One of the most memorable experiences the PULSE team in South Africa has had so far was the National Tutors Workshop in February , and we are happy to yet again attend a national workshop. This time the Project Officers (PO), Social Officers (SO) and Band Coordinators (BC) are gathered for training and up-skilling in everything from monitoring & evaluation and concert production to life skills and practical music theory, and much more. PULSE had a full day to facilitate sessions on Disability Awareness and Inclusive Teaching, as well as music and health. At the Educational Band Visits, we usually facilitate for tutor teams, but this workshop gave us the opportunity to offer training to band management. By providing upskilling to the leaders of the field bands across South Africa we ensure that the work done by the tutor teams in terms of inclusion of members living with disabilities is thoroughly supported, and that all band staff has a joint focus on these themes.
We started off the day with a session on music and health to remind everyone about the foundation of what PULSE bases its work on. In the beginning of the music and health session we asked what words the participants would use to describe music and dance. While a lot of the words revolved around the sound and movement itself, e.g. rhythm, exercise, dynamics, scales, we also see that many of the words used refer to something else. Words like joy, happiness, friendship and expression usually comes up during this exercise, and shows how closely music and dance is linked to health promotion in a holistic perspective. The band staff were reminded that there is a lot of potential for experiencing emotional and social wellbeing in a field band, and that they are in a unique position to contribute positively to their members lives.
The music and health topic ties in with the Disability Awareness and Inclusive Teaching session and our first theme of the day, which was barriers. Barriers are obstacles you might come across in your life. We all face obstacles, but if you are living with a disability you might come across barriers more often, and they might have greater effect and make life more difficult than it has to be. One of the biggest challenges of having a disability is not only the impairment you are living with but the participation restriction you experience because of barriers of accessibility. These barriers might be physical, e.g. lack of wheelchair ramps, but the term also involves non-physical obstacles such as attitudes. Our sessions are focused on the importance of not making assumptions of what a member living with a disability can or cannot do, and to make decisions on behalf of others based on these assumptions. It is essential for the field band members sense of mastering and self-esteem that they are challenged and get a chance to grow and improve. Also it is crucial that they are given as close to the same band experience as everyone else, as this will increase the feeling of inclusion and unity with the band. Our overall goal of the session is to make the staff not to focus on the disabilities and limitations, but to see the person first and to rather identify strengths and capabilities. A more inclusive environment starts with you.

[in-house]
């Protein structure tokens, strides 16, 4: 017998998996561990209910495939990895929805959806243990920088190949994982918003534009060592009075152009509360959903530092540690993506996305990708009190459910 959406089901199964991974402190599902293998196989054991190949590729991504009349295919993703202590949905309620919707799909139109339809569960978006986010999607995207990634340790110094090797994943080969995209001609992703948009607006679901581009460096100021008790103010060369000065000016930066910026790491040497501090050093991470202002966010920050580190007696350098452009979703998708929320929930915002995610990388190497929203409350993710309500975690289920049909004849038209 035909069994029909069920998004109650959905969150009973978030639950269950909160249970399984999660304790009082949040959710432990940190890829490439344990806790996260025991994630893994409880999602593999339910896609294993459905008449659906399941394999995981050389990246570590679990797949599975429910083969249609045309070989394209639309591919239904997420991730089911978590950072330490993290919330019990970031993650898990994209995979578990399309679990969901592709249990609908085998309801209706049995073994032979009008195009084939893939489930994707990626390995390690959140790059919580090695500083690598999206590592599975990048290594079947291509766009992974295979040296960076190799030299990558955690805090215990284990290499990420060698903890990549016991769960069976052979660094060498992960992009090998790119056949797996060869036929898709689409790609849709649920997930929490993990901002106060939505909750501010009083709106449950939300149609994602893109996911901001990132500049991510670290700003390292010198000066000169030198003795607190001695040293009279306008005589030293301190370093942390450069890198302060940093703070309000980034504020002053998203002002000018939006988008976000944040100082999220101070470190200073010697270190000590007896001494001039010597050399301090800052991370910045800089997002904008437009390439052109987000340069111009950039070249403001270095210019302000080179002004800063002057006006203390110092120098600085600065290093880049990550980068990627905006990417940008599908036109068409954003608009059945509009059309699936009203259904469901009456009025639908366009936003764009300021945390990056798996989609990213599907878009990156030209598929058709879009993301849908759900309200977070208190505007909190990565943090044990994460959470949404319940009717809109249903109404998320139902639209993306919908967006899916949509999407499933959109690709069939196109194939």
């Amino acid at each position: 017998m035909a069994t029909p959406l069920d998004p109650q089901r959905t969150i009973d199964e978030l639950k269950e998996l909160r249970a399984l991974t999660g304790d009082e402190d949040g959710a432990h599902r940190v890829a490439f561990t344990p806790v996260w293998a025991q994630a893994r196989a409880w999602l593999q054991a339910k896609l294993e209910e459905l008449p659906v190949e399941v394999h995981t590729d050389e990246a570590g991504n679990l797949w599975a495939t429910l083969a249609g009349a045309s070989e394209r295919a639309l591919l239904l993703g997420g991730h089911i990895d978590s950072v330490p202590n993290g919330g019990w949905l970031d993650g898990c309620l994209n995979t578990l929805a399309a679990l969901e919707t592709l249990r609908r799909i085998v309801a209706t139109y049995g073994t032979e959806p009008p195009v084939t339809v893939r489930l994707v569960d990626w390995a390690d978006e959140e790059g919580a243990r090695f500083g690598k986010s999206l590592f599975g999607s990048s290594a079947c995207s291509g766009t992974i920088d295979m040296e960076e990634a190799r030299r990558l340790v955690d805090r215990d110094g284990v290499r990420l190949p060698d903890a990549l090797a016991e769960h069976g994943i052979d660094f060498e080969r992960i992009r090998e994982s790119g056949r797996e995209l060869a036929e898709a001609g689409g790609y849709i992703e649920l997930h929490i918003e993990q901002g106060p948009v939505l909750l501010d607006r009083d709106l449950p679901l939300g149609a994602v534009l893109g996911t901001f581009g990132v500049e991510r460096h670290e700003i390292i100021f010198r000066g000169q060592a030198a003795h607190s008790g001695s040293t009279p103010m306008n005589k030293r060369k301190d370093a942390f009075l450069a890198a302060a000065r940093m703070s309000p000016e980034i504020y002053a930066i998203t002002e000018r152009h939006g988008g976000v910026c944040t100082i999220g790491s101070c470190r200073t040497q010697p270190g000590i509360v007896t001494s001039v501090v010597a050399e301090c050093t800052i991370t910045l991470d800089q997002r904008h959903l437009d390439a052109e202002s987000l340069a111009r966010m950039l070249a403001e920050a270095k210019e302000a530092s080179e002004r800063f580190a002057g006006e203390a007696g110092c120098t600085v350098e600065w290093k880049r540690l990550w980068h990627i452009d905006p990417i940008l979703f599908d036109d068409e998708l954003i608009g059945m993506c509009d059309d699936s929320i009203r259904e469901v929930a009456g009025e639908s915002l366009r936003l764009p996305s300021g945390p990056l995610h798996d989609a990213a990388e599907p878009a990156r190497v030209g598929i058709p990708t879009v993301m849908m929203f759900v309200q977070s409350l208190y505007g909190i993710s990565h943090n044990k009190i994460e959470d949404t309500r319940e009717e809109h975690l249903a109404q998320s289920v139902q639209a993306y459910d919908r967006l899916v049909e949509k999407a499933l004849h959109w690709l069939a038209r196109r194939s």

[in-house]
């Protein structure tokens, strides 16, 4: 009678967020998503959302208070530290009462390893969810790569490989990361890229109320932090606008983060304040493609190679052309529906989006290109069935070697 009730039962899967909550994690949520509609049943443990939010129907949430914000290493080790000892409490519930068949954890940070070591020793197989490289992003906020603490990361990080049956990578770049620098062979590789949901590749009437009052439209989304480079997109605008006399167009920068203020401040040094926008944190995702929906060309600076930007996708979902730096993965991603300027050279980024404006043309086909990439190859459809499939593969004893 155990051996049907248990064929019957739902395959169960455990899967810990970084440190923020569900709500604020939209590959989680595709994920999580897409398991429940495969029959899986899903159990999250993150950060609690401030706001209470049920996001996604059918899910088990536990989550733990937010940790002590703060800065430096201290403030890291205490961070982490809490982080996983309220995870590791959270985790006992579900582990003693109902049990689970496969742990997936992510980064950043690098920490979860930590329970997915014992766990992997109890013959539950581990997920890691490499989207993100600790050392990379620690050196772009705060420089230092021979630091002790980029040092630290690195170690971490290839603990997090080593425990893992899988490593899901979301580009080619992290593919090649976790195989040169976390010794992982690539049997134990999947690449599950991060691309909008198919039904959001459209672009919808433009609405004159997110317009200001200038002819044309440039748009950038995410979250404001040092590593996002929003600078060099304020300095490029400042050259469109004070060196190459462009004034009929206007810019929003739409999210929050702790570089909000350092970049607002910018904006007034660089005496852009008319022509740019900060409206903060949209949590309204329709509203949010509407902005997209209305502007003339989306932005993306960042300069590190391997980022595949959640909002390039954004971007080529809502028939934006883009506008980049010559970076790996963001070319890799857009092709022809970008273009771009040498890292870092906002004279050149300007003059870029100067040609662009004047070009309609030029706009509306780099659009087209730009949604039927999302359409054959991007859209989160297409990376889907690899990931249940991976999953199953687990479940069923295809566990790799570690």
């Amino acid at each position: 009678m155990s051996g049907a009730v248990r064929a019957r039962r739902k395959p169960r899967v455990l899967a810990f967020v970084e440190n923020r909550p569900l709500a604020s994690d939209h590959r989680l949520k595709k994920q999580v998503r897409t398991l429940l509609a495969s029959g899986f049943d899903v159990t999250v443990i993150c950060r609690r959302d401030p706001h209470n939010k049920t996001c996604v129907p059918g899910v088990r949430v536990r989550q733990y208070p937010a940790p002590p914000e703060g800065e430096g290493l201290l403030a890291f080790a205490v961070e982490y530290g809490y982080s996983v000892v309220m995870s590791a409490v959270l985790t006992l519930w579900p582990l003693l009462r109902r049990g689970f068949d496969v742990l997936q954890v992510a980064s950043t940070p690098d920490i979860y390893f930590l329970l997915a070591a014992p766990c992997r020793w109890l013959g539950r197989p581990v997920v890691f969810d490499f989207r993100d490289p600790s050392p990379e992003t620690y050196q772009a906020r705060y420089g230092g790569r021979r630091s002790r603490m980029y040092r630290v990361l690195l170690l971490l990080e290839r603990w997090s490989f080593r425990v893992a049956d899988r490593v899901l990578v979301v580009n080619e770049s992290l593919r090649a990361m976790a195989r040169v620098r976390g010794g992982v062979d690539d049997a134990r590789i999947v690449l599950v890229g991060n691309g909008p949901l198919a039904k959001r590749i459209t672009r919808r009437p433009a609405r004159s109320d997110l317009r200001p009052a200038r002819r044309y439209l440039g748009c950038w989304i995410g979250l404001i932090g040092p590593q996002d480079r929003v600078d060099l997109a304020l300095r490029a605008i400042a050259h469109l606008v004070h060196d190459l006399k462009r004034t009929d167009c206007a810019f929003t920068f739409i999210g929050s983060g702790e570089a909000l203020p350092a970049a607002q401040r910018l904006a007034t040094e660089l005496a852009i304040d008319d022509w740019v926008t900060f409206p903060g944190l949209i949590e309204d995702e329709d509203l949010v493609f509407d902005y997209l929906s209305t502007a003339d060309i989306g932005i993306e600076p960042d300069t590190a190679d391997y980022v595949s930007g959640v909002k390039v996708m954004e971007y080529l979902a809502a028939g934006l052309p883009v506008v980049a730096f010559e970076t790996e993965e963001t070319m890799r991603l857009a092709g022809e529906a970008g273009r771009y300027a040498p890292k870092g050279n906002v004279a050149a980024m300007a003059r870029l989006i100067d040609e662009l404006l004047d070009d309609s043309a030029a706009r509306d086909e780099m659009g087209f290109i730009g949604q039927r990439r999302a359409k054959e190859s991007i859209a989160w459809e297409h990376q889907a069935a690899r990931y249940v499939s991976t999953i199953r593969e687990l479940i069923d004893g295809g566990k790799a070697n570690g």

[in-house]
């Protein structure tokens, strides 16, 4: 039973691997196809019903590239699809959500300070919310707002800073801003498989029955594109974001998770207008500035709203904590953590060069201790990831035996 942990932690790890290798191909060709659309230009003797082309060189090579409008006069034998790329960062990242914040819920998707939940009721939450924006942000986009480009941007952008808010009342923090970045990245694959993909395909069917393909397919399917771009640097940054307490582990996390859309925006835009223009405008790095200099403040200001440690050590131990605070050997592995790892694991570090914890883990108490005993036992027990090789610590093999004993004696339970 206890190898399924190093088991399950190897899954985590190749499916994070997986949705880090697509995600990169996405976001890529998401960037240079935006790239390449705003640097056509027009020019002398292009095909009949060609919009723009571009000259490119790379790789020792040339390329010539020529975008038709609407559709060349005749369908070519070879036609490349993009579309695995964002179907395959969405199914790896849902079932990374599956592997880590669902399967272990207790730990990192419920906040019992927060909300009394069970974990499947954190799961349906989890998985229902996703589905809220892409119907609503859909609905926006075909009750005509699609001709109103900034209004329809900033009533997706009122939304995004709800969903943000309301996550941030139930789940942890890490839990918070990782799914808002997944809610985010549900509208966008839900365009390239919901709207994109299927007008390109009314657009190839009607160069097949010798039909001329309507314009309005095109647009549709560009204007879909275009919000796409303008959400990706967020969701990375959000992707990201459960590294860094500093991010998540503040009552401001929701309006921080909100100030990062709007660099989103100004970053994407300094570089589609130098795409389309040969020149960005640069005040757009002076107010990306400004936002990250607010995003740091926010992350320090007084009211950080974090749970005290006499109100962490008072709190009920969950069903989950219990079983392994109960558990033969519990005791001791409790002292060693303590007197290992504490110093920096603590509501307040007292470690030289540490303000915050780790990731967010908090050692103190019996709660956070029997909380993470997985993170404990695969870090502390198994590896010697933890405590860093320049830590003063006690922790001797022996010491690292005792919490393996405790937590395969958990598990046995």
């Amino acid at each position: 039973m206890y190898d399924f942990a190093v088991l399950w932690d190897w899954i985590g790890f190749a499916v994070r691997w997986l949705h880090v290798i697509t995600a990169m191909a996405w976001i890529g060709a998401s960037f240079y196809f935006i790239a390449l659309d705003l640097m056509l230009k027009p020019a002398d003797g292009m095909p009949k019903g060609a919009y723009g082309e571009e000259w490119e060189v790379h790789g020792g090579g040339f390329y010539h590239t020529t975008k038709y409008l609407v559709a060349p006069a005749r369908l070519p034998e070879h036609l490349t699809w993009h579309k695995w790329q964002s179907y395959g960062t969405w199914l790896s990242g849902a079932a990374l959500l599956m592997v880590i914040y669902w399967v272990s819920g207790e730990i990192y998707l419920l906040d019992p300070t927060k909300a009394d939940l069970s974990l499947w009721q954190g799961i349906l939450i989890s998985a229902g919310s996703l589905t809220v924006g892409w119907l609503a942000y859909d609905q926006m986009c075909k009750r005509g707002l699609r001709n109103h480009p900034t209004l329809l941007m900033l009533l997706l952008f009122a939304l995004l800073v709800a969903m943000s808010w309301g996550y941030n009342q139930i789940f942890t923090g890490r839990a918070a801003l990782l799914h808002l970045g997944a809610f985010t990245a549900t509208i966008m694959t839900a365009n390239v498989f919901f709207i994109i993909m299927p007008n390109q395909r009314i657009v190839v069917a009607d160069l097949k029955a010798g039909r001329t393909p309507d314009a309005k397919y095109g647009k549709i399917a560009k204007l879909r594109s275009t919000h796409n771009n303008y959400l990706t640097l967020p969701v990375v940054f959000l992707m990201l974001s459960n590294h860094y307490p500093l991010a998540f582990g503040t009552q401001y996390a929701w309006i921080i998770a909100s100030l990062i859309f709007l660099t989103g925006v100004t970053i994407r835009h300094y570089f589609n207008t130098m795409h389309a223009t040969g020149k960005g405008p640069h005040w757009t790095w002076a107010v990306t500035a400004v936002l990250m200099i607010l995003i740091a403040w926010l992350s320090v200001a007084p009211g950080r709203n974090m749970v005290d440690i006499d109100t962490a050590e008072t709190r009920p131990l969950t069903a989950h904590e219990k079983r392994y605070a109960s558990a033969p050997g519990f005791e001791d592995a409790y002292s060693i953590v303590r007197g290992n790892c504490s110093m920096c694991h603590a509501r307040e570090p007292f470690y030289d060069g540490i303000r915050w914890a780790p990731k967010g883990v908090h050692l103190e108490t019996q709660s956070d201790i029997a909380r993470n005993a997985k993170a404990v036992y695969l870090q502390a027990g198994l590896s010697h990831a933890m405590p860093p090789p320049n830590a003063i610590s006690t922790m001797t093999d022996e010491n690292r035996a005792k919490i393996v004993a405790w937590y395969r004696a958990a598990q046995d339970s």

Later in the day we looked at inclusive teaching skills. Here we introduce skills and tips and tricks for inclusive teaching, but our focus remains on having an open and creative approach to teaching. This mindset will help you look for solutions to accommodate all kinds of members, and to create an environment where everyone has a chance to learn and grow.
“It is not the disability, nor the wheelchair, that disables a person, but it is the stairs leading to a building”
(Integrated National Disability Framework).
Written by: Emely Ruth Waet
Pictures by: Sello Ramosepele and Emely Ruth Waet